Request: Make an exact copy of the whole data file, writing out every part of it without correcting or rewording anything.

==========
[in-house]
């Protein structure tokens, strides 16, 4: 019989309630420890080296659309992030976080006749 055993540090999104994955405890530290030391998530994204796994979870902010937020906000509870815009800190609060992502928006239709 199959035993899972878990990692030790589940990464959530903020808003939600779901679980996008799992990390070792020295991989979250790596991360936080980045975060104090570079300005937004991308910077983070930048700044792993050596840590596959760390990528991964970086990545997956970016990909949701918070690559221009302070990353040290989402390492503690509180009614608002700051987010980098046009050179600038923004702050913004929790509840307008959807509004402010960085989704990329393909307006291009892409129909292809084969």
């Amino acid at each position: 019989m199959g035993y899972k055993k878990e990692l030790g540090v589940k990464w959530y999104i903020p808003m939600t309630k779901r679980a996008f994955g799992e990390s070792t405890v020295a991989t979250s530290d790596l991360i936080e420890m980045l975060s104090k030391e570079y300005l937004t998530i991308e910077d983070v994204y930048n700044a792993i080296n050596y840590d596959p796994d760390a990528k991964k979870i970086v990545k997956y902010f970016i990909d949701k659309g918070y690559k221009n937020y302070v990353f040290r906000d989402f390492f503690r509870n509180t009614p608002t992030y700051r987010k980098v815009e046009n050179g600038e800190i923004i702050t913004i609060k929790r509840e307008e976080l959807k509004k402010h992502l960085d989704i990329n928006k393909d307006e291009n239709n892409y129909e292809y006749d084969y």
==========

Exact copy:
[in-house]
């Protein structure tokens, strides 16, 4: 019989309630420890080296659309992030976080006749 055993540090999104994955405890530290030391998530994204796994979870902010937020906000509870815009800190609060992502928006239709 199959035993899972878990990692030790589940990464959530903020808003939600779901679980996008799992990390070792020295991989979250790596991360936080980045975060104090570079300005937004991308910077983070930048700044792993050596840590596959760390990528991964970086990545997956970016990909949701918070690559221009302070990353040290989402390492503690509180009614608002700051987010980098046009050179600038923004702050913004929790509840307008959807509004402010960085989704990329393909307006291009892409129909292809084969």
């Amino acid at each position: 019989m199959g035993y899972k055993k878990e990692l030790g540090v589940k990464w959530y999104i903020p808003m939600t309630k779901r679980a996008f994955g799992e990390s070792t405890v020295a991989t979250s530290d790596l991360i936080e420890m980045l975060s104090k030391e570079y300005l937004t998530i991308e910077d983070v994204y930048n700044a792993i080296n050596y840590d596959p796994d760390a990528k991964k979870i970086v990545k997956y902010f970016i990909d949701k659309g918070y690559k221009n937020y302070v990353f040290r906000d989402f390492f503690r509870n509180t009614p608002t992030y700051r987010k980098v815009e046009n050179g600038e800190i923004i702050t913004i609060k929790r509840e307008e976080l959807k509004k402010h992502l960085d989704i990329n928006k393909d307006e291009n239709n892409y129909e292809y006749d084969y």